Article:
We do not know much about the causes of autism. We do know that there is a strong genetic basis for autism. Often, there is more than one autistic person in a family. The genetics of autism are very complicated. There is no single autism gene. Instead there are a number of different genes which have been associated with autism. These genes work in different combinations in different people. Furthermore, research suggests that there are also unknown environmental factors which contribute to autism. What these environmental factors are is not clear, and it is likely that the genes and environment combinations which lead to autism will be different in different families.

There are a few things that we know do not cause autism:

  • Bad parenting: when autism was first identified, one of the ideas was that autism may be caused by cold and distant mothers (a theory called the “refrigerator mother hypothesis”). This theory was thoroughly disproven in the 1970s when the first studies showed that autism had a strong genetic component.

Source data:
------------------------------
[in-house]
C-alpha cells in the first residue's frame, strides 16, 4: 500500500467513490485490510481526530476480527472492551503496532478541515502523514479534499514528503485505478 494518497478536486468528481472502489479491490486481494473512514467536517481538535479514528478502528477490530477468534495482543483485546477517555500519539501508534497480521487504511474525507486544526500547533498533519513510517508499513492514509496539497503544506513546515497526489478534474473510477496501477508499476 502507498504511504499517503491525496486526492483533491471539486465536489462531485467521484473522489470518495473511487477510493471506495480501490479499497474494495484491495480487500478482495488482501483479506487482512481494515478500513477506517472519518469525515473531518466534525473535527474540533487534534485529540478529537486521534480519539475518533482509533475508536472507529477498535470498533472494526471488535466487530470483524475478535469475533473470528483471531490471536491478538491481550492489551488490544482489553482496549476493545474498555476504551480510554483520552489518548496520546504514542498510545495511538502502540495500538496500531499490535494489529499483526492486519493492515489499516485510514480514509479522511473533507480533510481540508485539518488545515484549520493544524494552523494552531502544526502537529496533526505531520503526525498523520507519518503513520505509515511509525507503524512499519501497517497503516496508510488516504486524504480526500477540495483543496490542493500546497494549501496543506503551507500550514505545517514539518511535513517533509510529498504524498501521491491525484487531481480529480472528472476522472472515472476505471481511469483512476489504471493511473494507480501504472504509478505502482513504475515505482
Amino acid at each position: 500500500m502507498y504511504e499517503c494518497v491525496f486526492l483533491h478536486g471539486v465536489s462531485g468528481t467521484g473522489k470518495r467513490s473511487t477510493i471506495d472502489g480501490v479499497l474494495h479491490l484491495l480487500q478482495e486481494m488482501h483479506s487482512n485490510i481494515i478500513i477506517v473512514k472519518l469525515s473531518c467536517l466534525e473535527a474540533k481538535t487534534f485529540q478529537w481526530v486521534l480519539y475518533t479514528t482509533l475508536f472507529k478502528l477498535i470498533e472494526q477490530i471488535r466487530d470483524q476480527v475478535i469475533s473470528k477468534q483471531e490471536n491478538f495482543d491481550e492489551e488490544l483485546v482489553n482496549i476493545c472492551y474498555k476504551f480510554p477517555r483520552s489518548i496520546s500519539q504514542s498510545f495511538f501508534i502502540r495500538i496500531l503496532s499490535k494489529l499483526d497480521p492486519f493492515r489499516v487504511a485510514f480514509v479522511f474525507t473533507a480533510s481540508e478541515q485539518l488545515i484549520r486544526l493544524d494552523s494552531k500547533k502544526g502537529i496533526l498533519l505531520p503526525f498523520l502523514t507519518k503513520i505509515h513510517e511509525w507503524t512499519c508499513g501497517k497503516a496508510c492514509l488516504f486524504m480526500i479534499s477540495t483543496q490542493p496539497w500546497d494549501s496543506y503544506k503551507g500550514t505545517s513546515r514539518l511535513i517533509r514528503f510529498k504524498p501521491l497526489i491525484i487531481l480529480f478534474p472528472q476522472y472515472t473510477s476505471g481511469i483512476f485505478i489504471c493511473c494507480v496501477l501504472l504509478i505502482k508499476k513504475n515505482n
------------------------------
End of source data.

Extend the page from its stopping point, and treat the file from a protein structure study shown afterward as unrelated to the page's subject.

• The MMR jab: in the late 90s and early 2000s, Andrew Wakefield made claims through press conferences and research studies that there may be a link between autism and the MMR jab. These claims were found to be false, the original journal article was retracted and Andrew Wakefield was struck off the UK medical register. A large number of studies from around the world have shown no association between autism and the MMR shot. Despite the evidence that there is no link, there was for many years substantial media coverage of Wakefield’s position which caused a reduction in the uptake of the MMR jab. This in turn has caused an increase in the incidence of very dangerous diseases like measles.